The cable MSO has been making strides in expanding its fiber network across multiple states, such as Maryland, New Hampshire, Ohio and West Virginia. It enhanced its Ohio reach by acquiring WOW! operations in Cleveland and Columbus.

It is also partnering with local communities in Maryland and West Virginia. In Maryland, Breezeline is extending broadband internet in Cecil, St. Mary’s, and Queen Anne’s counties, giving broadband access to 524 homes and businesses.

“St. Mary’s County has undertaken a strategic approach to improving the county broadband infrastructure by leveraging available grants to bring broadband to otherwise hard-to-reach areas of our communities,” said St. Mary’s county commissioner president Randy Guy.

Wi-Fi 6E Adoption Shows Need for Opening 6 GHz Band

As the Wi-Fi 6E standard continues to gain momentum serving a host of consumers, businesses and service providers, calls to open all available spectrum in the 6 GHz bands continue to mount. According to the Wi-Fi Alliance, regulators and policymakers can help address the “immense market opportunity” for Wi-Fi 6E by opening the entire 1200 MHz spectrum in 6 GHz. Further, the industry forum says the 6 GHz band will impact user experiences for students, employees, health care workers, researchers and entrepreneurs in those countries. Enterprises deploying Wi-Fi 6E will also see a competitive advantage. The industry association forecasts that Wi-Fi will contribute nearly $5 trillion to the global economy by 2025.

The FWA Factor

Though cable and fiber providers have the upper hand with speed and reach, it’s hard to overlook the influence of fixed wireless access (FWA).

In the fourth quarter, T-Mobile and Verizon added 524,000 and 379,000 new FWA customers. These operators are positioning their 5G-powered FWA services to drive a wedge into cable’s long-standing growth pattern.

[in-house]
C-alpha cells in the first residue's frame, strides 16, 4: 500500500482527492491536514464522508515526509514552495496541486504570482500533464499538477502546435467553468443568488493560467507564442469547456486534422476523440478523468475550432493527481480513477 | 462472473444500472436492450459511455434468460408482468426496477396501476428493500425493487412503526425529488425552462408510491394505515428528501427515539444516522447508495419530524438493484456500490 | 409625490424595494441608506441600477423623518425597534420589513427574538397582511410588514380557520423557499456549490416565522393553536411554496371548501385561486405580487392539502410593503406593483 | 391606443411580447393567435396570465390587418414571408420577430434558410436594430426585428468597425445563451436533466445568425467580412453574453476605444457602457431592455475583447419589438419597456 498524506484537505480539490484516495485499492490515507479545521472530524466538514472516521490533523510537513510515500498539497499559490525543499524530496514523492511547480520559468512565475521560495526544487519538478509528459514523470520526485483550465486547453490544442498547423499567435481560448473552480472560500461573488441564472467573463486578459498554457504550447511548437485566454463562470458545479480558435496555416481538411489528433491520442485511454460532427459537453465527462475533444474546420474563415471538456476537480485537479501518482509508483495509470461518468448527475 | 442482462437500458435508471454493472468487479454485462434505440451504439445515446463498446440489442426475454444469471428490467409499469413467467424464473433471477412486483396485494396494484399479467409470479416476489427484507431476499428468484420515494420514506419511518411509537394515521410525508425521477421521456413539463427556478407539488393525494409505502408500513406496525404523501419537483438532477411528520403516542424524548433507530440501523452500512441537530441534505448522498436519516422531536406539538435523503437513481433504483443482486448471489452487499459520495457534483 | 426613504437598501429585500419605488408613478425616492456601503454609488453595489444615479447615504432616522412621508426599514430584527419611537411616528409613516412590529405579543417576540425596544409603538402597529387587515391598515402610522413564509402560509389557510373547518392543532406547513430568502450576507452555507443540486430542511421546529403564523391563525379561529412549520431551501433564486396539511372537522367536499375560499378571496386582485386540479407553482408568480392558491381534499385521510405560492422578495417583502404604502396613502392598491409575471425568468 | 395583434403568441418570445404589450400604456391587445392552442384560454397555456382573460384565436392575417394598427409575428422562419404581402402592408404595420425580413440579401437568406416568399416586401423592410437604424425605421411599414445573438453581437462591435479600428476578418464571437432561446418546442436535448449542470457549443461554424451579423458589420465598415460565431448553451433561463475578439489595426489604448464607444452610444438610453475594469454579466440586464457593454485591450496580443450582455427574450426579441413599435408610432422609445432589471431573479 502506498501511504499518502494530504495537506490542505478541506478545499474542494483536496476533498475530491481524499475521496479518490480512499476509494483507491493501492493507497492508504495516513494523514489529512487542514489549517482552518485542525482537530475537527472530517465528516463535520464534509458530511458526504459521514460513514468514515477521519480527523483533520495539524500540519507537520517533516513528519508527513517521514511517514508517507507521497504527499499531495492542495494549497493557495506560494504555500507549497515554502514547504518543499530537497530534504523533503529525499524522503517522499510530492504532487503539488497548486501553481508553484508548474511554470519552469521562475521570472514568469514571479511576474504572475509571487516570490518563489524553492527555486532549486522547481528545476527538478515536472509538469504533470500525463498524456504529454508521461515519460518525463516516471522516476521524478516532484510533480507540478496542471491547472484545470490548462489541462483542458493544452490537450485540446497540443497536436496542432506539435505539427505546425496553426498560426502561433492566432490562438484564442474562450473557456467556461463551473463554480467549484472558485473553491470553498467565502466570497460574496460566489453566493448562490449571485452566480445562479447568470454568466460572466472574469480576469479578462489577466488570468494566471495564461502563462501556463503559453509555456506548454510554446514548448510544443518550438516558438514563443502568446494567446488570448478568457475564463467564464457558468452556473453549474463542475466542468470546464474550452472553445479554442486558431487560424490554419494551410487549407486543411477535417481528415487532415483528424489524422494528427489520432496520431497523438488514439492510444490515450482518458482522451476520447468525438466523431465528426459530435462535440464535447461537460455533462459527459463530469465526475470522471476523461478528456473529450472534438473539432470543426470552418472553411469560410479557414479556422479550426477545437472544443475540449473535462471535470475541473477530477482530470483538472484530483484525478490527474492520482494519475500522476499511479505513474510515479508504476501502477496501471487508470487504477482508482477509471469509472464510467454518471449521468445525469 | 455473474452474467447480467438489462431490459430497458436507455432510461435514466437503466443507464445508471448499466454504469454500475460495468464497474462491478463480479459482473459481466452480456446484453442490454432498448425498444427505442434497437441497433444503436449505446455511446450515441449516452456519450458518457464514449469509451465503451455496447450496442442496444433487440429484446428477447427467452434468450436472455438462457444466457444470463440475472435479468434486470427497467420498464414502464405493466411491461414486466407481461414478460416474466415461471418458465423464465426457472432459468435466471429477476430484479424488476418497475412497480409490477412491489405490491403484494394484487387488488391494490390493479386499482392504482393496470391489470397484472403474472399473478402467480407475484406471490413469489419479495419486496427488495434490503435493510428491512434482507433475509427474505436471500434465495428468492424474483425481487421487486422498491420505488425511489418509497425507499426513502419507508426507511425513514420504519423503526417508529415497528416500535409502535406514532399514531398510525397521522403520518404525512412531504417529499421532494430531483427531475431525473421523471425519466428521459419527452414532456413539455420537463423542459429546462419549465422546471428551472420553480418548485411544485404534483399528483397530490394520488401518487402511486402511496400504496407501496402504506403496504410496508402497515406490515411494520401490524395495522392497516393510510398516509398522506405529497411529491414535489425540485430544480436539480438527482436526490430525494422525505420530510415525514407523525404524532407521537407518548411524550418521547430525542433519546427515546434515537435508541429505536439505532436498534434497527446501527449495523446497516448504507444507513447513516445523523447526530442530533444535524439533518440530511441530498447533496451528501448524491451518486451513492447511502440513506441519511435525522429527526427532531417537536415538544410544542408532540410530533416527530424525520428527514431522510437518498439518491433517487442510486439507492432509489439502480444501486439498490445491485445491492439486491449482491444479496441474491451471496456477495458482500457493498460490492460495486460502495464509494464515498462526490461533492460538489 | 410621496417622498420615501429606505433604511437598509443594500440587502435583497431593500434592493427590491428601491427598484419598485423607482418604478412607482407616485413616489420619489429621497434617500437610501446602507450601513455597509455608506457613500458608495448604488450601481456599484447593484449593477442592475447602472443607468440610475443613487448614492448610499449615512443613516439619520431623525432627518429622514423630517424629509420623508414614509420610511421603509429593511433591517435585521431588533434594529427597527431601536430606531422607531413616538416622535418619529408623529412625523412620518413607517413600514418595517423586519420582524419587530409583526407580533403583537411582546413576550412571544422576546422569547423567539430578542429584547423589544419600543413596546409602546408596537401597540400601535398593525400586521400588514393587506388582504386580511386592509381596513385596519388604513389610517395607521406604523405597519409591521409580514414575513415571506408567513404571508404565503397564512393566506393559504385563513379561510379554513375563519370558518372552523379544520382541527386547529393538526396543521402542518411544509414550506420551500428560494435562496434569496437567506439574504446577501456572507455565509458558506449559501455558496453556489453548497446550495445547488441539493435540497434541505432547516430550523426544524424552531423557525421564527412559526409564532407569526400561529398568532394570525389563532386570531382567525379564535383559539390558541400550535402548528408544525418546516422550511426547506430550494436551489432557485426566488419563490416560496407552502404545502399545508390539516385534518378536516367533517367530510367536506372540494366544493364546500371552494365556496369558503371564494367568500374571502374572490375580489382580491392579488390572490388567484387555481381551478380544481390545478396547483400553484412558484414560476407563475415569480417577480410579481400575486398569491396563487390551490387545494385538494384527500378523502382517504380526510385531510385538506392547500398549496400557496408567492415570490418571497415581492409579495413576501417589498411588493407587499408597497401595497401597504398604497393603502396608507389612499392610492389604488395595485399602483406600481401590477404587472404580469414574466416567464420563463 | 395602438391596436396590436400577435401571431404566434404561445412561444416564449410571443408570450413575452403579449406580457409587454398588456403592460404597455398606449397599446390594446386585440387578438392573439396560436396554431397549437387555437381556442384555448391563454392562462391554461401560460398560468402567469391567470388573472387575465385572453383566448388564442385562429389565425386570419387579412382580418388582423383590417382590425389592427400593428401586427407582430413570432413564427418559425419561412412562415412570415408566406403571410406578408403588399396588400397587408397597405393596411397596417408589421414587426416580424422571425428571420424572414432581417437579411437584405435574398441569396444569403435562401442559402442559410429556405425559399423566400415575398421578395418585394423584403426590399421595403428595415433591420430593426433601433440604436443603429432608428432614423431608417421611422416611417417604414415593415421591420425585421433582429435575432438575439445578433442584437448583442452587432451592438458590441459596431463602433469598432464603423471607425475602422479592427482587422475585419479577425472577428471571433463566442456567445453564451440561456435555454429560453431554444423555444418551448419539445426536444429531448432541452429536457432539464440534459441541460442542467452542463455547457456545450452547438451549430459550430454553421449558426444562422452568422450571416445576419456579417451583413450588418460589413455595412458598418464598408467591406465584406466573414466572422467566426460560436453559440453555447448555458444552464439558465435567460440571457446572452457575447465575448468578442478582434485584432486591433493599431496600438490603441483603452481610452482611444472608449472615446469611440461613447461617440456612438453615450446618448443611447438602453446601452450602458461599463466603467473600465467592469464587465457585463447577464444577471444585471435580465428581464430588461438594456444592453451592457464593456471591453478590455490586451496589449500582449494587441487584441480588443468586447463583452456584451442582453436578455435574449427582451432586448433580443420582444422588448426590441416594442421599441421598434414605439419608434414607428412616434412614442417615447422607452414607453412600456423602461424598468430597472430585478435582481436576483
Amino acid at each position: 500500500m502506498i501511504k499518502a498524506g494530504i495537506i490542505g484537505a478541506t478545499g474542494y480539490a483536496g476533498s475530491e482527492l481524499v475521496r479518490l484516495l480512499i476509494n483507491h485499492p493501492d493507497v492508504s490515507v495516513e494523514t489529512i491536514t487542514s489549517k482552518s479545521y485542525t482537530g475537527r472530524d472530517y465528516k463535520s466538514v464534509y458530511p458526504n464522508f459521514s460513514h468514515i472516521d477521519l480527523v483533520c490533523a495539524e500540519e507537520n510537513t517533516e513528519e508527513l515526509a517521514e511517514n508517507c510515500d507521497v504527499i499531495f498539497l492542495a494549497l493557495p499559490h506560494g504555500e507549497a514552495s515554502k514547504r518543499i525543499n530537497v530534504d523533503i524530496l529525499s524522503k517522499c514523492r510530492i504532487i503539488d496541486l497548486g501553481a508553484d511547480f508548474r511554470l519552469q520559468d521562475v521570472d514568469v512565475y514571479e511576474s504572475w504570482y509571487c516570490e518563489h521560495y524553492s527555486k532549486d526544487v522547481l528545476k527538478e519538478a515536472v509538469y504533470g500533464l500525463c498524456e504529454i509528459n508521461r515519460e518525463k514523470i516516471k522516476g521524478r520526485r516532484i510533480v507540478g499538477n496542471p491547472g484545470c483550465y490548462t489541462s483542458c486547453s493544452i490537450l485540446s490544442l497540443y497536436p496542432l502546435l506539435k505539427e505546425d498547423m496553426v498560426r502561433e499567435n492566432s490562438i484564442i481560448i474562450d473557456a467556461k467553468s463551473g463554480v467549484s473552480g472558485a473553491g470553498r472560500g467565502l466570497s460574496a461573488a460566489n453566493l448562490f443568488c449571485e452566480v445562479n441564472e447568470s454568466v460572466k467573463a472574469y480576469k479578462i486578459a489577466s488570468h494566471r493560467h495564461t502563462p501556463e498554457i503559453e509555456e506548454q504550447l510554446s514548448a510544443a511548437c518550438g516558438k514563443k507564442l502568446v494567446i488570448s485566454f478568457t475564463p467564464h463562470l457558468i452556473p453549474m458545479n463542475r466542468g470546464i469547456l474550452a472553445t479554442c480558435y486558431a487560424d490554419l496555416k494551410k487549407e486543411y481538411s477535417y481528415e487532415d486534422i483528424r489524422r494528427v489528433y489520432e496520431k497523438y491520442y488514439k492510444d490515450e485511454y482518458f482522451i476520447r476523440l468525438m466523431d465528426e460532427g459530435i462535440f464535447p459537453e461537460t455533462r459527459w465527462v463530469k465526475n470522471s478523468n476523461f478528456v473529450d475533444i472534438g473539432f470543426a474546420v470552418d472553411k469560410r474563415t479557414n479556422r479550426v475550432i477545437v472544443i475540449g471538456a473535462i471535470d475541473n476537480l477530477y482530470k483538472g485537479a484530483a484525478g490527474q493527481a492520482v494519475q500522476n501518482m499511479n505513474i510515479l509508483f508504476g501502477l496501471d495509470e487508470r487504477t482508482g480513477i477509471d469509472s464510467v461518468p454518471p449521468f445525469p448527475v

“We expect that wireless mobility and nationwide broadband will be the most significant contributors to Verizon’s growth for the next several years,” said Hans Vestberg, CEO of Verizon.

Smaller providers, such as UScellular, also see FWA’s potential. Leveraging its existing LTE network and, increasingly, its 5G network, UScellular is using FWA to compete with existing DSL initially.

“The broadband wireless product generally competes against DSL and satellite,” said Laurent C. Therivel, president and CEO of UScellular, during the company's third-quarter earnings call. “Although we don’t have the exact figures because we don’t see them reporting in the same way we make wireless moves, I expect that’s whom we’re taking share from.”

He added that when it activates its mid-band spectrum at the end of 2023, “I expect that mix to move more toward taking share from cable companies.”

Doug Dawson, principal of CCG Consulting, said in a blog post that cost lures consumers away from cable. For example, T-Mobile’s 100 Mbps broadband service costs only $50 a month compared with $90 for cable broadband. “The FWA wireless product is competing on price,” he said. “The FWA broadband is not as fast or robust as cable company broadband, but the prices are attractive to many consumers.”

Regardless, cable and regional telcos have been dismissive of FWA. Comcast debuted a TV ad that challenges T-Mobile’s 5G home broadband service, claiming it can’t deliver similar speeds and reliability as its cable modem service. One Comcast ad features a family of four in a therapist’s office talking about how T-Mobile’s service speeds lag during peak times during the day. Charter lodged complaints against T-Mobile's FWA ads with the National Advertising Division of BBB National Programs.

Winfrey told investors that FWA hadn’t impacted its broadband churn rate. “We’ve not seen any demonstrable impact on our churn regarding fixed wireless access,” he said. “We think it could have impacted adds we would have pulled from DSL.”

Similarly, Shentel and Frontier have not seen considerable customer churn from the presence of FWA. Shentel’s McKay said the company had not seen any impact on its fiber subscriber base. “We have not seen any impact of fixed wireless in our market,” he said. “FWA may be an option for low-utilization users, but it’s not a good alternative for our customers.”